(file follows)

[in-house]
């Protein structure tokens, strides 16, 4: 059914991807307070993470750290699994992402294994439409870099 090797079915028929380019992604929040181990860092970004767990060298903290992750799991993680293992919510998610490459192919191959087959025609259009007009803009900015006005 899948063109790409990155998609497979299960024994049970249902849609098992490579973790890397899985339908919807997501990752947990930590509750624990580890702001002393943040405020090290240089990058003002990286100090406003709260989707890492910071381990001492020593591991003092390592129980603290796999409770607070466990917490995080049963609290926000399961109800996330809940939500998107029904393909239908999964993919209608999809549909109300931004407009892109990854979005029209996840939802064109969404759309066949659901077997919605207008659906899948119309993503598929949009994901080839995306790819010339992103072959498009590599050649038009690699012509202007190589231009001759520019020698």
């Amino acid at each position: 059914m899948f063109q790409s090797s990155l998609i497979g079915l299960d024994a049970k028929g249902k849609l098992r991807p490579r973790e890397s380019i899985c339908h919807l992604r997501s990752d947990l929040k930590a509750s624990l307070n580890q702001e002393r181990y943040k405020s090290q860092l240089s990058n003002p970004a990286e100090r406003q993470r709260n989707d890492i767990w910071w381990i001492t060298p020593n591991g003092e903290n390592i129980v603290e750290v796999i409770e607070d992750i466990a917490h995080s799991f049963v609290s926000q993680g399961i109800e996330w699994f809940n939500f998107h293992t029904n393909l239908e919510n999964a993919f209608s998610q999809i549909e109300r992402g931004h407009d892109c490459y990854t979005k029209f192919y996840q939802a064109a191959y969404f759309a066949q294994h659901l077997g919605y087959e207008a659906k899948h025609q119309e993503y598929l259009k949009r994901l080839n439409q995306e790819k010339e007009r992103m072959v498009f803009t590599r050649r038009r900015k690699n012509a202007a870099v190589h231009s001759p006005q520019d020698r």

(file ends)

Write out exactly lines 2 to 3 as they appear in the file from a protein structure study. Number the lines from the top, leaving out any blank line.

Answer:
């Protein structure tokens, strides 16, 4: 059914991807307070993470750290699994992402294994439409870099 090797079915028929380019992604929040181990860092970004767990060298903290992750799991993680293992919510998610490459192919191959087959025609259009007009803009900015006005 899948063109790409990155998609497979299960024994049970249902849609098992490579973790890397899985339908919807997501990752947990930590509750624990580890702001002393943040405020090290240089990058003002990286100090406003709260989707890492910071381990001492020593591991003092390592129980603290796999409770607070466990917490995080049963609290926000399961109800996330809940939500998107029904393909239908999964993919209608999809549909109300931004407009892109990854979005029209996840939802064109969404759309066949659901077997919605207008659906899948119309993503598929949009994901080839995306790819010339992103072959498009590599050649038009690699012509202007190589231009001759520019020698």
């Amino acid at each position: 059914m899948f063109q790409s090797s990155l998609i497979g079915l299960d024994a049970k028929g249902k849609l098992r991807p490579r973790e890397s380019i899985c339908h919807l992604r997501s990752d947990l929040k930590a509750s624990l307070n580890q702001e002393r181990y943040k405020s090290q860092l240089s990058n003002p970004a990286e100090r406003q993470r709260n989707d890492i767990w910071w381990i001492t060298p020593n591991g003092e903290n390592i129980v603290e750290v796999i409770e607070d992750i466990a917490h995080s799991f049963v609290s926000q993680g399961i109800e996330w699994f809940n939500f998107h293992t029904n393909l239908e919510n999964a993919f209608s998610q999809i549909e109300r992402g931004h407009d892109c490459y990854t979005k029209f192919y996840q939802a064109a191959y969404f759309a066949q294994h659901l077997g919605y087959e207008a659906k899948h025609q119309e993503y598929l259009k949009r994901l080839n439409q995306e790819k010339e007009r992103m072959v498009f803009t590599r050649r038009r900015k690699n012509a202007a870099v190589h231009s001759p006005q520019d020698r």